“We are the sky; our emotions are the weather.”
That’s a therapy concept, addressing how we deal with our issues. Much of the pain, struggle, and obstacles we endure have to do with our perception of our reality. We can tend to, based on our experiences with abuse, dysfunction, and trauma, come to view our circumstances, and our responses to those events, as never changing.
We can get a false sense that our mental states will always be hopeless.
The emotion of anger, ever pervasive to painful life experiences, can be the tripping emotion, often leading us into some stormy weather.
It has been purported that anger is the existence of fear, hurt, and frustration, showing themselves individually, by themselves, or working together in any combination. Anger can show up as violent outbursts. It can also show up as depression, which has sometimes been defined as “anger turned inward.”
Whatever the case, anger is tricky. And our belief and our handling of it, can lead to some destructive weather for us personally.
Anger Can Be the Weather of Fear.
It’s not just the blowing wind. Left unchecked, it’s more like this…
The hurricane. The tornado.
Huffing and puffing and blowing our houses down. Overtaking and paralyzing us.
Anger, expressed through the element of fear, can have us reacting harshly to circumstances. Part of that is because we are reacting to threat, to danger. If we are abused or mistreated, the danger can be “I could get killed here,” and “I am unsafe with my emotions and my real self here.”
Therefore, we can go into overdrive, with the sole emphasis focusing on our self-protection. Fear can be the natural sense of struggling for air. The fear can give us the experience of suffocation.
Suffocating is a scary prospect.
We will fight for air.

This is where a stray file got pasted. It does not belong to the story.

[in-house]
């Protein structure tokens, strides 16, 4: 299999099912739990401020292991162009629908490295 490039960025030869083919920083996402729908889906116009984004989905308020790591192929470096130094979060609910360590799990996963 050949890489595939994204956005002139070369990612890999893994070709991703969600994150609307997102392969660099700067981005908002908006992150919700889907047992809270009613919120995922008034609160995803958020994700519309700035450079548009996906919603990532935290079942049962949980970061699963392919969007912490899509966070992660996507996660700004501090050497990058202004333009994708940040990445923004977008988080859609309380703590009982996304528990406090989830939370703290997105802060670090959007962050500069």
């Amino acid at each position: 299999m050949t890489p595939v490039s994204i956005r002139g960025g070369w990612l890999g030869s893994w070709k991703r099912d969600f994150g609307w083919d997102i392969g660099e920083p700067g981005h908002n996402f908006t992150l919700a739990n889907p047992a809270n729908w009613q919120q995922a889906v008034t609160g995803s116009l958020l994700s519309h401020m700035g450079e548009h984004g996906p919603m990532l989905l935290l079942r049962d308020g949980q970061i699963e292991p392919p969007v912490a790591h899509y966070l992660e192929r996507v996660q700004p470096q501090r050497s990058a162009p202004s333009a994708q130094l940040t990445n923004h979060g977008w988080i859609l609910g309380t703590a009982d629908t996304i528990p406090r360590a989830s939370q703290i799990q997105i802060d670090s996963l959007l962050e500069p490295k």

If we have only lived in abusive circumstances, fear is in our hard wiring. Adrenaline courses through our veins at an intense speed; our fight, flight, freeze, or fawn responses are necessary to us staying alive and intact. And fear can be the blowing weather condition that keeps us surviving.
Fear, whether it’s animal instinct or reaction to an adverse situation, is not meant to be a constant state. Adrenaline is for short bursts of danger. It’s not meant to be a “normal” part of living, like our hearts beating, or our natural breathing, both occurring without us needing to think about them happening.
Fear can be our hypervigilance running amuck. If it is constantly there, that’s a big indicator something needs to be addressed and dealt with in a healthy manner. Constant fear is not meant to dominate us, while being viewed as normal.
We need to learn and assess our circumstances for what they are.
Is every situation something that truly warrants fear?
That answer should be “no.”
Constant fear is not how we are to live our lives.
Anger Can Be the Weather of Frustration.
Thunder and lightning. The striking and the erupting anger. Frustration can be at its heart here.
It often exists within the context of “reactive abuse.” Often, this happens when we’re in an environment or involved in an incident, in which we feel trapped and stifled, at the mercy of the desperate, confining reality. We may be constantly bombarded with the demoralizing, abusive attacks. Eventually, we reach a saturation point; we fight back.
We fight back because we are frustrated with this no-win situation, and we have had enough.